KM Rockwood said...

I don't think I'd open it. I would assume it was more emotional, saying goodbye in a way he couldn't say in life (he's not a demonstrative person)rather than a major "secret" to be revealed.

If I did open it, I'd definitely steam it open.

Would i help my spouse cover it up if he killed someone? I'd have to say, it depends. I can't imagine him doing it intentionally unless there were extraordinary circumstances, so probably yes.

Warren Bull said...

I would look for an identical envelope before I opened it so I could make it look like I hadn't opened it.

Shari Randall said...

If I found such a letter, I can't imagine that I wouldn't ask him about it! And if he told me he really wanted me to wait until after he was gone to read it, then I would honor his wishes. He doesn't ask much.
Having said that, I like the way KB and Warren think!

Anonymous said...

Were my husband still alive when I found the envelope, I would not open it. I would ask him what was in it.
Two things about my husband: he was a radical all his life, and he was a teller of tall tales which he believed, but I didn't.
So who knows what he would have written or if I would believe it. KB

Linda Rodriguez said...

If my husband wrote a letter like that, first I'd ask him about it. If he made it clear that he didn't want to talk about it and wanted me to wait until after his death to open it, I'd leave it. We never open mail addressed to each other or read the journals each of us keeps. One of the things that makes our marriage work is that we allow each other privacy and trust each other.

If, however, there were some compelling reason to open it--I worried that he was in danger or something--I wouldn't steam it. If I were going to violate his trust for some more important reason, I wouldn't try to deceive him about it. That just would make it worse.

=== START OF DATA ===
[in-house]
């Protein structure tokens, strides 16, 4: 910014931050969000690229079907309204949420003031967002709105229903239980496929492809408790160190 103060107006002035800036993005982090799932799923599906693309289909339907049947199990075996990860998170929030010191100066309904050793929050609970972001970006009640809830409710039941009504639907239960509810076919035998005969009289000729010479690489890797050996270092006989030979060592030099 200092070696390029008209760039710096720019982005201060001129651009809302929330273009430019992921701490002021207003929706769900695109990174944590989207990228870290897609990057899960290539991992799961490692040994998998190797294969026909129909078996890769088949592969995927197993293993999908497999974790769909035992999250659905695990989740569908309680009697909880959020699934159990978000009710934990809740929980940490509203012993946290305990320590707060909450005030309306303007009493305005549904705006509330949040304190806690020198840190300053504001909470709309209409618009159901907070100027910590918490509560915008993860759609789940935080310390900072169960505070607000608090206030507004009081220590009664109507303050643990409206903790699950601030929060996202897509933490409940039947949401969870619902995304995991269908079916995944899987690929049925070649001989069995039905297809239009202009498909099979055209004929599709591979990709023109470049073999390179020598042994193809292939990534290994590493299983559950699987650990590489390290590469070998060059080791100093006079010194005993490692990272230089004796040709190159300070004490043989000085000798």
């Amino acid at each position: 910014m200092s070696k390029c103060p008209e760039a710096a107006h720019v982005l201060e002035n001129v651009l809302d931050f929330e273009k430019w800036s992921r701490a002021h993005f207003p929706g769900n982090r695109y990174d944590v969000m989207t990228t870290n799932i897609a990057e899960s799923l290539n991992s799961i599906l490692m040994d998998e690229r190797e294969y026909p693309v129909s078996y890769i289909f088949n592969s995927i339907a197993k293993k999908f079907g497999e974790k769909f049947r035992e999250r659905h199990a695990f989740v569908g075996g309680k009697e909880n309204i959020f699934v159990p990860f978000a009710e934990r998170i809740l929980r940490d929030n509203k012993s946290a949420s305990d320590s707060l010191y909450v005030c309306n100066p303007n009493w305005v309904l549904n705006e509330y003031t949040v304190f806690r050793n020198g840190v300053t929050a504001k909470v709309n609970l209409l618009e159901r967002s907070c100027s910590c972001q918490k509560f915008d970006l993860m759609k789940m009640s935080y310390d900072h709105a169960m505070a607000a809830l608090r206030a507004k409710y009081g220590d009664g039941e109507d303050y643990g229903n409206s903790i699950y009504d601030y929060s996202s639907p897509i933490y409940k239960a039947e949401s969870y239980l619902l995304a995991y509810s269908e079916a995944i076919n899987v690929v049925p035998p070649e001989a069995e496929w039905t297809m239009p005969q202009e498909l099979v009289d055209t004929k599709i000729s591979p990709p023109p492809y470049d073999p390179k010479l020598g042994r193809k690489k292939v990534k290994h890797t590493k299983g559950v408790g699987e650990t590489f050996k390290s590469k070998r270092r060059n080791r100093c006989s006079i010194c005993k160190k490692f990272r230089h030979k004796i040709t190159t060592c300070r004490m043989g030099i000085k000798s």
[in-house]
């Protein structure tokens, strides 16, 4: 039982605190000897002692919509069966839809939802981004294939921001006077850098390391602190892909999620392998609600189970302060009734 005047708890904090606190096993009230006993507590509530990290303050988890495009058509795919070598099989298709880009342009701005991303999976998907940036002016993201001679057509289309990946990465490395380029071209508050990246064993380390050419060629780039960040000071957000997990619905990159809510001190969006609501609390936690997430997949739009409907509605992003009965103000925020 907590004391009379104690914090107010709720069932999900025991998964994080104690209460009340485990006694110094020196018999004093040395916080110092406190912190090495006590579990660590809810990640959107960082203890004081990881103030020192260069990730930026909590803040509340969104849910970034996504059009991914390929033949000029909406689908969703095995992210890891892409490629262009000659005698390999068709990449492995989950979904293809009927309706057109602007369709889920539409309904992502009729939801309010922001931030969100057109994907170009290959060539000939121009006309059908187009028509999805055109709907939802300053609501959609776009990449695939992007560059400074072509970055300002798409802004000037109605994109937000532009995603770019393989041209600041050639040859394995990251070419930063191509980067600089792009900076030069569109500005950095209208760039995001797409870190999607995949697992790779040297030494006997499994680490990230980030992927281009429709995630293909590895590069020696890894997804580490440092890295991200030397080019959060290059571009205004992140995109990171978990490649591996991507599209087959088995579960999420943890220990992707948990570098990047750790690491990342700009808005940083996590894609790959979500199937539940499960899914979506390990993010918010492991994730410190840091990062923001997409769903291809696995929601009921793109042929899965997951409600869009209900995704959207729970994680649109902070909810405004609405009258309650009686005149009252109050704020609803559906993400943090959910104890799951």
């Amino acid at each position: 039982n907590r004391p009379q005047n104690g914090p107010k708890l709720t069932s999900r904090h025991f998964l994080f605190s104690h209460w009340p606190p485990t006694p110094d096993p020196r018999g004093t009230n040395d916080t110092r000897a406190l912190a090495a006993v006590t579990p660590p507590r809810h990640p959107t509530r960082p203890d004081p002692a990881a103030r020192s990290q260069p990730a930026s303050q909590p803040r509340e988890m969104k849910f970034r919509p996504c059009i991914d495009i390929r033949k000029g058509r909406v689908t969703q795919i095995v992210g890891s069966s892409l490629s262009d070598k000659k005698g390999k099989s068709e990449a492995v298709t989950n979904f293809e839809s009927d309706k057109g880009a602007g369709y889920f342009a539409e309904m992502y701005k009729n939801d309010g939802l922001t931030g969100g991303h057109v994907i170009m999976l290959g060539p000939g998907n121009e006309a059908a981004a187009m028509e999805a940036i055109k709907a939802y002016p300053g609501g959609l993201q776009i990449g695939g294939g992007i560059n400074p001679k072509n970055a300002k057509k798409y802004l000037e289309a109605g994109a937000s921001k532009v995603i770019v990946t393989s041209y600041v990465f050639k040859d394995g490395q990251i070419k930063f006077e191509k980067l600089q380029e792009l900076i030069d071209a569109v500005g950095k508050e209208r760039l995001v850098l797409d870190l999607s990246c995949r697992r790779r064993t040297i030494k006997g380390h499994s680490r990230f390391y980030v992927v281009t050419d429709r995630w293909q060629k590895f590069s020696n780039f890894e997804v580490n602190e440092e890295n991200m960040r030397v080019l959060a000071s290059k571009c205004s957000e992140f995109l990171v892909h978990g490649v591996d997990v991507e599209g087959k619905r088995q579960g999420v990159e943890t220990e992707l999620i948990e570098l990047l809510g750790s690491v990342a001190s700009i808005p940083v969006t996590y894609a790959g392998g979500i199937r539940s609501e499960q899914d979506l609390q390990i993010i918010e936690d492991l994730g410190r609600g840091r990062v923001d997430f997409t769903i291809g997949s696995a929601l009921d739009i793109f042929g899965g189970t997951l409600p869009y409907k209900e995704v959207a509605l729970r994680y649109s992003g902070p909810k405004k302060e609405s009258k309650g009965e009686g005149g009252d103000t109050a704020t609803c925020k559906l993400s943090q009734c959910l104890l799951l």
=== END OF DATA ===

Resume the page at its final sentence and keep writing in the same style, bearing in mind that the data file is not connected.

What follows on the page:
Jim Jackson said...

You folks are such better people than I am.

I have no clue what I would do if Jan asked me to cover up a murder she committed. There is certainly a line somewhere I would not cross (serial killer is on the far side), but where the line is, I probably wouldn't know until I was faced with the actual situation.

~ Jim

Kara Cerise said...

I don't think I would open the letter. However, I'd grill (I mean gently talk to) my husband about it.

Gloria Alden said...

I wouldn't open the letter. I'd probably put it away somewhere that wouldn't tempt me to open it. Sort of out of sight, out of mind. I'd be more likely to think it was a sentimental letter that he wanted to be his last message to me. That is, of course, if I were still married. :-)

As for keeping secrets, I'm pretty good at that especially if it's something that could cause problems for the one who shared it with me. On that same token, in my daily journal I wouldn't write any secret shared with me, nor do I write hurtful things no matter how angry I am with someone at the time because I wouldn't want that person to be hurt when and if they ever read my journal someday. I might write I was angry with such and such and why, but more on the line of how I feel and not something derogatory about the other person. Of course, that only applies to family members who might read what I wrote someday, not the jerk who major irritated me. :-)